10.0794 C programming; markup

WILLARD MCCARTY (willard.mccarty@kcl.ac.uk)
Wed, 19 Mar 1997 09:43:24 +0000 (GMT)

Humanist Discussion Group, Vol. 10, No. 794.
Center for Electronic Texts in the Humanities (Princeton/Rutgers)
Centre for Computing in the Humanities, King's College London
Information at http://www.princeton.edu/~mccarty/humanist/

[1] From: Nico Weenink <noki@worldonline.nl> (28)
Subject: RE: 10.0783 C programming

[2] From: Mavis Cournane <cournane@curia.ucc.ie> (57)
Subject: Re: 10.0783 C programming? anything since Coombs &al.?

Date: Tue, 18 Mar 1997 16:29:21 +0100
From: Nico Weenink <noki@worldonline.nl>
Subject: RE: 10.0783 C programming

Dear collegues,

In reply to message '10.0783 C programming' I recommend the books published
by QUE. I teached myself JAVA (_Using JAVA, second edition_) and we are now
using _Using SGML_ by Martin Colby and David Jackson in class. QUE books
are very clear and easy to understand. Maybe you can contact the Product
Director of QUE and ask if there is a C or C++ version available too. The
Benjamin Milstead
Product Director
QUE Corporation
201 W. 103rd Street
Indianapolis, Indiana 46290
United States of America
fax: (317) 581-4663
e-mail: bmilstead@que.mcp.com

Good luck and best regards,


Nico Weenink
Student at the University of Utrecht
The Netherlands
Department of Literature
Department of Linguistics

Date: 18 Mar 1997 10:54:40 +0000 (GMT)
From: Mavis Cournane <cournane@curia.ucc.ie>
Subject: Re: 10.0783 C programming? anything since Coombs &al.?

I found Leo's remarks on DeRose, Renear and Coombs article on markup
quite interesting. I hadn't realised that it was ten yrs old! At the
moment I'm busying myself creating a taxonomy of markup. Many
different writers (Alschuler, Maler to name but a few) have very
interpretations on what Prescriptive, Descriptive, Procedural,
Declarative etc mean. With the help of Mike Sperberg-McQueen we have
worked out the following and I'd be interested in some comments.
Any gross errors are my own not Mike's.

1. Prescriptive v Descriptive works better when applied to Document
Grammars as opposed to individual pieces of markup. I think the
linguists might share this perspective. A prescriptive document
grammar would reject the following on the grounds of being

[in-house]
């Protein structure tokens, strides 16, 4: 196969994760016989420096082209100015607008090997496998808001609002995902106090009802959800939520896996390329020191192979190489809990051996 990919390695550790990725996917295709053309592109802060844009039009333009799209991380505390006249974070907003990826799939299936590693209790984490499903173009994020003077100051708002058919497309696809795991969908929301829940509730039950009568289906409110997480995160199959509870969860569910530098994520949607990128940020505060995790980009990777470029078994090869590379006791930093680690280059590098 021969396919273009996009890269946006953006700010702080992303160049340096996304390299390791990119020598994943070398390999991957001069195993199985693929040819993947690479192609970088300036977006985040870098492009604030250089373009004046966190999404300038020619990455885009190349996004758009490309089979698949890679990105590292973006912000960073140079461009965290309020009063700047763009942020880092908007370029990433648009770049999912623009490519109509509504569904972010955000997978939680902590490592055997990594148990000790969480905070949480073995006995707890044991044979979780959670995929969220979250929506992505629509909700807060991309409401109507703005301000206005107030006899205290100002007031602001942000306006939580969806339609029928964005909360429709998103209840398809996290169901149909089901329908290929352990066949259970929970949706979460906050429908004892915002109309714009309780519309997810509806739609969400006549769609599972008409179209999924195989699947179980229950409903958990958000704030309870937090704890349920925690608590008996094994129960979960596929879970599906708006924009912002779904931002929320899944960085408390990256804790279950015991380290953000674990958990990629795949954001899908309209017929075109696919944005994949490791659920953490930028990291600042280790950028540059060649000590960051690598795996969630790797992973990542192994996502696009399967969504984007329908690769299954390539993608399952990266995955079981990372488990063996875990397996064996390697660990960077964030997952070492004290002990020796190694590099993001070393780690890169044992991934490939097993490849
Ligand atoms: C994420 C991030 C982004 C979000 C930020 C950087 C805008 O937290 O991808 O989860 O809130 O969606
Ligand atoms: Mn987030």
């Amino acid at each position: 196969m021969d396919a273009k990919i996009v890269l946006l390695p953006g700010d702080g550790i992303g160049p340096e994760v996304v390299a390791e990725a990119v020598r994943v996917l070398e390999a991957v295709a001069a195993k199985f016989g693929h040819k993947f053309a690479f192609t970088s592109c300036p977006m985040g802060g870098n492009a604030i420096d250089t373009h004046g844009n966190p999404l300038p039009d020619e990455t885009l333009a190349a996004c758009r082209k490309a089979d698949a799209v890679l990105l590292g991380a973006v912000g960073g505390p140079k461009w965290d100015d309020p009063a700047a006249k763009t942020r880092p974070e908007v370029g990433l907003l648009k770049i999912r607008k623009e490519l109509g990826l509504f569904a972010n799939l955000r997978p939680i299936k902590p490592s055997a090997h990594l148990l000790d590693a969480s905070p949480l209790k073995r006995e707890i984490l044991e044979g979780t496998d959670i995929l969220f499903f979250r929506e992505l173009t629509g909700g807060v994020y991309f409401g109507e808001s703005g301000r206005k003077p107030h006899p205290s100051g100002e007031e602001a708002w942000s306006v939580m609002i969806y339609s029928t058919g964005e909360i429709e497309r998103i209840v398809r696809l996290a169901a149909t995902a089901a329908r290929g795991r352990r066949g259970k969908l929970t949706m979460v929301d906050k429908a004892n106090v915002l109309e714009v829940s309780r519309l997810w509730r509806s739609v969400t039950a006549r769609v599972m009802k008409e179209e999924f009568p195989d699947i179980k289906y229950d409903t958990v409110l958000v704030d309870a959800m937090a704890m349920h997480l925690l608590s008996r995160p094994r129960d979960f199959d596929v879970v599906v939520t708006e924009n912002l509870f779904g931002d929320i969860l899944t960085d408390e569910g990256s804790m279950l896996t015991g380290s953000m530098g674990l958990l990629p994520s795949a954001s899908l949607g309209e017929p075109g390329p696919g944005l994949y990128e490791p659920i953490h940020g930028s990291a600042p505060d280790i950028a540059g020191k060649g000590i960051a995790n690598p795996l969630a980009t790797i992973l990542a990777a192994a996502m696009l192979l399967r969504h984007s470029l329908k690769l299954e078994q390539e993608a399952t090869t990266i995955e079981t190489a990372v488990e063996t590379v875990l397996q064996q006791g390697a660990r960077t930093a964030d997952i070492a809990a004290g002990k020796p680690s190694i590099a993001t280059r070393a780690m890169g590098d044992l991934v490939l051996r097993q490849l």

ungrammatical: <q>To boldly go where nobody has gone before</q>,
whereas a descriptive DG, merely seeking to state this split
infinitive exists would have no problem with it. A descriptive DG
tends to be used when encoding things created in the past, whereas a
prescriptive one is used when you are encoding a future creation.

2. Procedural (imperative) v Declarative markup.
This refers to how we interpret information.
Procedural markup would be instructions like:
skip 2 lines, indent 3 columns
declarative markup would be : <chapter>

However, there is a subcategory here, ie. markup which can sustain both
a declarative and a procedural interpretation e.g \skip (a TeX macro).
It is procedural if you take it to mean "leave a blank line". It can
be declarative if you interpreate it as "there is a blank line here"
There is a second subcategory in markup where within some markup
systems some individual pieces of markup are solely procedural and
some solely declarative. I'm probably stretching it a fair bit, but
within TEI perhaps <step> and <state> could be seen in this way. If
anyone has examples to fit this I'd be interested.

3. Logical (analytic) v Visual (presentational). This refers to types
of information.
Visual markup can again have either a declarative or procedural
interp. e.g \bd foo could be entirely visual with a procedural interp if
taken to mean "output foo in bold", again it could be declarative if
taken to mean the following "word foo is in bold"

Another grey area is the following:
\Chapter {intro}
while it doesn't directly express the document structure, it could be
interpretated as logical.

4. Metamarkup
The best example for this that I can come up with is SGML declarations
ie. markup in the metalanguage which defines that language.

In the DeRose article there was a mention of Referential markup. I
haven't chewed on that one yet.
Here is a table of examples

Logical Visual
Decl <placename> <hi rend="italic">

Proced ? \bd

One of the most interesting articles I've read on markup recently is
in the SGML '96 Conference Proceedings. It is by Liam Quin
<title>Suggestive Markup: Explicit Relationships in Descriptive and
Prescriptive DTD's</title>
Has anyone any comments on suggestive markup?

Apologies for the length of this